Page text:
Additional outcomes of care include such things as return to work, cost of care, customer satisfaction, medication usage and psychosocial status. Simple tools can be used to reliably capture this data as well.


Rehabilitation should be combined with manipulation and simple advice to manage troublesome back pain. The biopsychosocial and biomechanical models are both essential to improved patient care. Not every patient requires a great concentration of resources be allocated to them. However, all patients deserve that an algorithm of care be in place to handle their unique needs.

A new videotape series is available to aid in transitioning your patients from passive care (manipulation) to active care (exercise). Four tapes are designed to show clinicians how to make lumbar and cervical rehabilitation prescriptions and carry out flexibility (postisometric relaxation) and strengthening (spinal stabilization) prescriptions.2-5 An additional four videotapes can help motivate patients to perform home routines. They address acute care, flexibility/relaxation and gym ball routines.6-9


  1. Manniche C, Lundberg E, et al. Intensive dynamic back exercises for chronic low back pain. Pain 1991;47:53-63.
  2. Liebenson C, Chapman S. Rehabilitation of the Spine: Functional Evaluation of the Lumbar Spine. Baltimore: Williams & Wilkins, 1998.
  3. Liebenson C, DeFranca C, Lefebvre R. Rehabilitation of the Spine: Functional Evaluation of the Cervical Spine. Baltimore: Williams & Wilkins, 1998.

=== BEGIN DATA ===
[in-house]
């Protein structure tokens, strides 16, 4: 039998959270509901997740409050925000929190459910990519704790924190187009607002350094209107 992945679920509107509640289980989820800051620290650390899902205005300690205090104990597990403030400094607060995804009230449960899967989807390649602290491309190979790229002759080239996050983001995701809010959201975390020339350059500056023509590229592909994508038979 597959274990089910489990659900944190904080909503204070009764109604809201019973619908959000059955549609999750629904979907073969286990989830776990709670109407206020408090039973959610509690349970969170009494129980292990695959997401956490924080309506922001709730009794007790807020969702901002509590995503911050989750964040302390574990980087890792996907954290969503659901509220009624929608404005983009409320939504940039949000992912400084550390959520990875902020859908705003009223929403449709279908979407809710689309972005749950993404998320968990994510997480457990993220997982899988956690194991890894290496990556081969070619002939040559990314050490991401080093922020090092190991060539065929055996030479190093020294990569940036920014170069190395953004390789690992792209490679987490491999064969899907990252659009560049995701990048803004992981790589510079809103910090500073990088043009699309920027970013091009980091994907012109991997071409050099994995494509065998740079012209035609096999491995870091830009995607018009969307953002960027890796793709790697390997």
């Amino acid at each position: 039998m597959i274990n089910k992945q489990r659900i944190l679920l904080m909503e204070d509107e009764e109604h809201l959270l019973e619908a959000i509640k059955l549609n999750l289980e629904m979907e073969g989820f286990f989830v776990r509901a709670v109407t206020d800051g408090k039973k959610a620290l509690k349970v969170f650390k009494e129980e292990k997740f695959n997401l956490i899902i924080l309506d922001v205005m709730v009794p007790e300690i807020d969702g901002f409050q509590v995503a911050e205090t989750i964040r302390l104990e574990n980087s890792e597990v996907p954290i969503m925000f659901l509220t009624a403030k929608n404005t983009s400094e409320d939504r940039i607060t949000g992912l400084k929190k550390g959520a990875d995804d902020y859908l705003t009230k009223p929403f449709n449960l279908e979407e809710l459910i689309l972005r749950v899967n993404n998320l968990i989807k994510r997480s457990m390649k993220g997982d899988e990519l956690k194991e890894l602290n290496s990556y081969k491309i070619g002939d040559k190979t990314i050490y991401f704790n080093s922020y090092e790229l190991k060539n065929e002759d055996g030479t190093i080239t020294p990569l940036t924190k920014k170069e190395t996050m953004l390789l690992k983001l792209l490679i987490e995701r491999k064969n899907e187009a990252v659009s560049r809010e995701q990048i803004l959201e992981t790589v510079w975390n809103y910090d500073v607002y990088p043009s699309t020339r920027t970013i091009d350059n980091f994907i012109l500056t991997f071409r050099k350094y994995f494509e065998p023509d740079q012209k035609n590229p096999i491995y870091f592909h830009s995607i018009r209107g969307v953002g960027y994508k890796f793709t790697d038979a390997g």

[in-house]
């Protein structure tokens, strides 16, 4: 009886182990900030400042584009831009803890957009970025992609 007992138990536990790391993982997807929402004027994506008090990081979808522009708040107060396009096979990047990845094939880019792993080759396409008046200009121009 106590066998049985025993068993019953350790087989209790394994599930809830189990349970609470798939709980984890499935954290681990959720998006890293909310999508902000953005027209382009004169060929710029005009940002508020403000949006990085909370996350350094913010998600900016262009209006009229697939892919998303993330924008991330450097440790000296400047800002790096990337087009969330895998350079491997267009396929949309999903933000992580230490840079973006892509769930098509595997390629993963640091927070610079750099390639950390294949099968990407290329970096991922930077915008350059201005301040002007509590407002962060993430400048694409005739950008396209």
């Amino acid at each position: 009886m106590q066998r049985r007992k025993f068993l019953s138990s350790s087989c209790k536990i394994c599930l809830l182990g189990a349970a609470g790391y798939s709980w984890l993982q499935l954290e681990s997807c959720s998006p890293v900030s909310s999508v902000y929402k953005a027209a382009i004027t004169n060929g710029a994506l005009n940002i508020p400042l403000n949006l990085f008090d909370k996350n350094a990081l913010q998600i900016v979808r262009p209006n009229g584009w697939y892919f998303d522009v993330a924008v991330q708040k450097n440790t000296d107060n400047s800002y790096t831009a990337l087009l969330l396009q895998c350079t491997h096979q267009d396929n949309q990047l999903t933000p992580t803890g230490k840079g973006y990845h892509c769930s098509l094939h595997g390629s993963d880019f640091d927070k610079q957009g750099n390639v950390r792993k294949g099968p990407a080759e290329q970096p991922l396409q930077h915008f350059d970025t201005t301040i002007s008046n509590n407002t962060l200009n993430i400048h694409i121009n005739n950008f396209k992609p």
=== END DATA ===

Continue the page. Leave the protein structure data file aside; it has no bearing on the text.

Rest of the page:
4. Liebenson C, Murphy D. Rehabilitation of the Spine: Post-Isometric Relaxation Techniques. Baltimore: Williams & Wilkins, 1998.
  5. Liebenson C, Gluck N, Hyman J. Rehabilitation of the Spine: Spinal Stabilization Training. Baltimore: Williams & Wilkins, 1998.
  6. Liebenson C, Chapman S. "Safe Back Workout: Low Back Remobilization and Reactivation" (videotape, beginning level).
  7. Liebenson C, Perri M, Murphy D, DeFranca C. "Safe Back Workout: Flexibility, Breathing and Relaxation Routine" (videotape). Baltimore: Williams & Wilkins, 1998.
  8. Liebenson C, DeFranca C, Gluck N, Perri M. "Safe Back Workout: Low Back and Abdominals" (videotape). Baltimore: Williams & Wilkins, 1998.
  9. Liebenson C, DeFranca C, Gluck N, Perri M. "Safe Back Workout: Glutes and Thighs" (videotape). Baltimore: Williams & Wilkins, 1998.

Click here for previous articles by Craig Liebenson, DC.